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# 1.6: Relation between Flux and Intensity

• • Contributed by Jeremy Tatum
• Emeritus Professor (Physics & Astronomy) at University of Victoria

$\Phi=4\pi I. \label{1.6.1}$

$\Phi = \int Id\omega, \label{1.6.2}$

the integral to be taken over an entire sphere. Expressed in spherical coordinates, this is

$\Phi = \int_0^{2 \pi} \int_0^\pi I (\theta,\phi) \sin \theta d \theta d\phi. \label{1.6.3}$

If the intensity is axially symmetric (i.e. does not depend on the azimuthal coordinate $$\phi$$ ) equation $$\ref{1.6.3}$$ becomes

$\Phi = 2\pi \int_0^\pi I (\theta) \sin \theta d \theta. \label{1.6.4}$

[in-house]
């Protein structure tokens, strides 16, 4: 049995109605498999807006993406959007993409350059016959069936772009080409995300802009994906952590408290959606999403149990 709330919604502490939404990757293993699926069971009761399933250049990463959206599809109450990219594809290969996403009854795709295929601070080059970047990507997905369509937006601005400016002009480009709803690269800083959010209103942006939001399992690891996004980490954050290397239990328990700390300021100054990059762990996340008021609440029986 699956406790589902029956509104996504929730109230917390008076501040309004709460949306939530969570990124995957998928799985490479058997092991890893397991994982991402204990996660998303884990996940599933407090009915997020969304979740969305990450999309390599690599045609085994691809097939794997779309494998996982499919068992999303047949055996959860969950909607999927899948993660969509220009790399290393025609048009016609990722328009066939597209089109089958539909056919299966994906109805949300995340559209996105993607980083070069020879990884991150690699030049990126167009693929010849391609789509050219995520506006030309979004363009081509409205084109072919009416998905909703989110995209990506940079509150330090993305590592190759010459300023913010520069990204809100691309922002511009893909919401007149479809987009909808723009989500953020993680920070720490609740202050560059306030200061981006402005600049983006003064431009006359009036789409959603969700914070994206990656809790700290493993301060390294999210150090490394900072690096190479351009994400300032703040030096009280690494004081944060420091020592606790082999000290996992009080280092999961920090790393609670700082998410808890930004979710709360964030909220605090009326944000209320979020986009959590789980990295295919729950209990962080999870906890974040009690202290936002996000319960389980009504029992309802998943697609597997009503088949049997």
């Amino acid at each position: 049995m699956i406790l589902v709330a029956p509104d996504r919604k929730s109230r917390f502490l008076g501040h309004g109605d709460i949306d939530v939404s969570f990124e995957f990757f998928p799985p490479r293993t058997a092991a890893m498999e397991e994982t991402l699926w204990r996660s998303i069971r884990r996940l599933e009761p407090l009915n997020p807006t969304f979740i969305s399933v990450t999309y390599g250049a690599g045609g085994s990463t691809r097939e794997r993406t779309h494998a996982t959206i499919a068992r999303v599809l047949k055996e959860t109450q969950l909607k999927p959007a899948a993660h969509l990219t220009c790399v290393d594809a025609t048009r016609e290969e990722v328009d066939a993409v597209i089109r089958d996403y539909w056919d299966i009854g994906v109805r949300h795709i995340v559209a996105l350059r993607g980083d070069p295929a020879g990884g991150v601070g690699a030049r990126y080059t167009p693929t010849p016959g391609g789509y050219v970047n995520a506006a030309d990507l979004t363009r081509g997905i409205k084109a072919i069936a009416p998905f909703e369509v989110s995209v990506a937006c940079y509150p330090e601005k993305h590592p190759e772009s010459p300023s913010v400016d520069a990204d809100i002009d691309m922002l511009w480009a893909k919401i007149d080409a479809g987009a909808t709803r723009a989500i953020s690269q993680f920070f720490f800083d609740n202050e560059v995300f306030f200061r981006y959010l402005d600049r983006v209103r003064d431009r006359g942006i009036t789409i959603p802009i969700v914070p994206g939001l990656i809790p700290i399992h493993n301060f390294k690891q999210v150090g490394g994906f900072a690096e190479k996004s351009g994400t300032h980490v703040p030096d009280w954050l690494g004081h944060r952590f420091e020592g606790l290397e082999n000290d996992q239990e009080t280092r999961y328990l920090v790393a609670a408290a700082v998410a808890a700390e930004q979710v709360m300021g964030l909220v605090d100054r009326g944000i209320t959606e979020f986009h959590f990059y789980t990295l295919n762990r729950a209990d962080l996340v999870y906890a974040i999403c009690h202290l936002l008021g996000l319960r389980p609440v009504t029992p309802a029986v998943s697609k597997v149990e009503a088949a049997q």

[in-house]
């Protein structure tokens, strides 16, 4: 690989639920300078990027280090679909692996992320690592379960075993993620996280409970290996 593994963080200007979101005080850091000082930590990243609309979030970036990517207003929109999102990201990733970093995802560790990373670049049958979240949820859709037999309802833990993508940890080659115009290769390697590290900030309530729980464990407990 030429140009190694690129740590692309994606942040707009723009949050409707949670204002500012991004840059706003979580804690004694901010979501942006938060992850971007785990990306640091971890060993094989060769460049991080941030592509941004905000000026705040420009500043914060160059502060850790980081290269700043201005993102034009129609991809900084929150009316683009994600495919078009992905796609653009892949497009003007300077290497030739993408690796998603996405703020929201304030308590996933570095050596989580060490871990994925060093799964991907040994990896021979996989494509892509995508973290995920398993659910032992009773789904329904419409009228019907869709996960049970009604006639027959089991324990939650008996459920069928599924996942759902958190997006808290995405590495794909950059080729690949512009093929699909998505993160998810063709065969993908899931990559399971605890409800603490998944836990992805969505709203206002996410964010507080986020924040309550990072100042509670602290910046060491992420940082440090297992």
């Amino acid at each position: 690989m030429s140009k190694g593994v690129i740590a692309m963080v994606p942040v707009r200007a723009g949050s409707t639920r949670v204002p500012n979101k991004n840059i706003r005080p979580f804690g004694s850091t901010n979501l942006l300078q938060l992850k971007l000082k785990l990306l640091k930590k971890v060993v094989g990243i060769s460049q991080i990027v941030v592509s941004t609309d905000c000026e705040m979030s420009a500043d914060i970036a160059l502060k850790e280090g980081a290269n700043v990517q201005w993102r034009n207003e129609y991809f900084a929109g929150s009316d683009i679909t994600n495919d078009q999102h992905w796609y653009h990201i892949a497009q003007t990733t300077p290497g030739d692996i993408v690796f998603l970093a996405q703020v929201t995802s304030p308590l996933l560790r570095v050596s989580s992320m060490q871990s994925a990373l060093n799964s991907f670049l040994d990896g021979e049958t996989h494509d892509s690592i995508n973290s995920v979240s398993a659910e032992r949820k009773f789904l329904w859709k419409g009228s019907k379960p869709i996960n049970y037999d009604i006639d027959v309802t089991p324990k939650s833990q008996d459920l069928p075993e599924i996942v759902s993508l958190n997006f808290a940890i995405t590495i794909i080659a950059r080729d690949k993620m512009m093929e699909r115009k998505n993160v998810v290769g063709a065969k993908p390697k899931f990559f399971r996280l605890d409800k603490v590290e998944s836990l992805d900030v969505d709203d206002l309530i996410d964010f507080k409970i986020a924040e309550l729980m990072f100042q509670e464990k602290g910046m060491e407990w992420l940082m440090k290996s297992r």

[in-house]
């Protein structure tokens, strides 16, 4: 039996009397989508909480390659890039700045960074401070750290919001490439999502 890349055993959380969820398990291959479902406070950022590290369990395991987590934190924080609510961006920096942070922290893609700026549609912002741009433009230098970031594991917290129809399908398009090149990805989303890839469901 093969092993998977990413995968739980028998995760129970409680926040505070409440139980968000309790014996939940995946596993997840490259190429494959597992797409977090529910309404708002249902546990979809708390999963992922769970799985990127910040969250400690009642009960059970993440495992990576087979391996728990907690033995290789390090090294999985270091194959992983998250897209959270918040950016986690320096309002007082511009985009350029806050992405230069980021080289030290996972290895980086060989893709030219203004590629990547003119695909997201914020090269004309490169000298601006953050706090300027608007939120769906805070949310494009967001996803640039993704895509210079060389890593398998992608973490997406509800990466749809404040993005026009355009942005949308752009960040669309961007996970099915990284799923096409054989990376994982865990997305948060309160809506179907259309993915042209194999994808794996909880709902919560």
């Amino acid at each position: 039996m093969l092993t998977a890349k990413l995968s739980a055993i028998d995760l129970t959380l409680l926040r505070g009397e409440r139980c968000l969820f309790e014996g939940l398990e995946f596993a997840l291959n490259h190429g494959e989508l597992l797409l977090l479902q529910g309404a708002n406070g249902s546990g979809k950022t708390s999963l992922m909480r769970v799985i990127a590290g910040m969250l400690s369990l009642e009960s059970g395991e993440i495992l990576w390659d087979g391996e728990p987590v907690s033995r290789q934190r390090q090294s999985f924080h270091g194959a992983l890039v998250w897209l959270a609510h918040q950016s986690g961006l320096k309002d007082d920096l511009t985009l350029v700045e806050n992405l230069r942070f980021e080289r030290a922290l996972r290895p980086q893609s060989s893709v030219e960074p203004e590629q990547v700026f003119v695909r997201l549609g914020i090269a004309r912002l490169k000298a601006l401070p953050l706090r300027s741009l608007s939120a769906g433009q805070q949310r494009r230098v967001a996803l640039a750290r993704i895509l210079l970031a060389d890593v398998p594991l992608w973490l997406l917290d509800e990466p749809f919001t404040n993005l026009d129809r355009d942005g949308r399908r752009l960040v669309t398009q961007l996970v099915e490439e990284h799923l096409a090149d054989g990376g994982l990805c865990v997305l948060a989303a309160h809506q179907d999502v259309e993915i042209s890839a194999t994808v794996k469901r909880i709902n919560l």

These relations apply equally to subscripted flux and intensity and to luminous flux and luminous intensity.

Example:

Suppose that the intensity of a light bulb varies with direction as

$I ( \theta) = 0.5 I (0) (1 + \cos \theta) \label{1.6.5}$

(Note the use of parentheses to mean "at angle $$\theta$$ ".)

Draw this (preferably accurately by computer - it is a cardioid), and see whether it is reasonable for a light bulb. Note also that, if you put $$\theta = 0$$ in equation $$\ref{1.6.5}$$, you get $$I(\theta) = I(0)$$.

Show that the total radiant flux is related to the forward intensity by

$\Phi = 2\pi I (0) \label{1.6.6}$

and also that the flux radiated between $$\theta = 0$$ and $$\theta = \pi/2$$ is

$\Phi = \frac{3}{2} \pi I (0). \label{1.6.7}$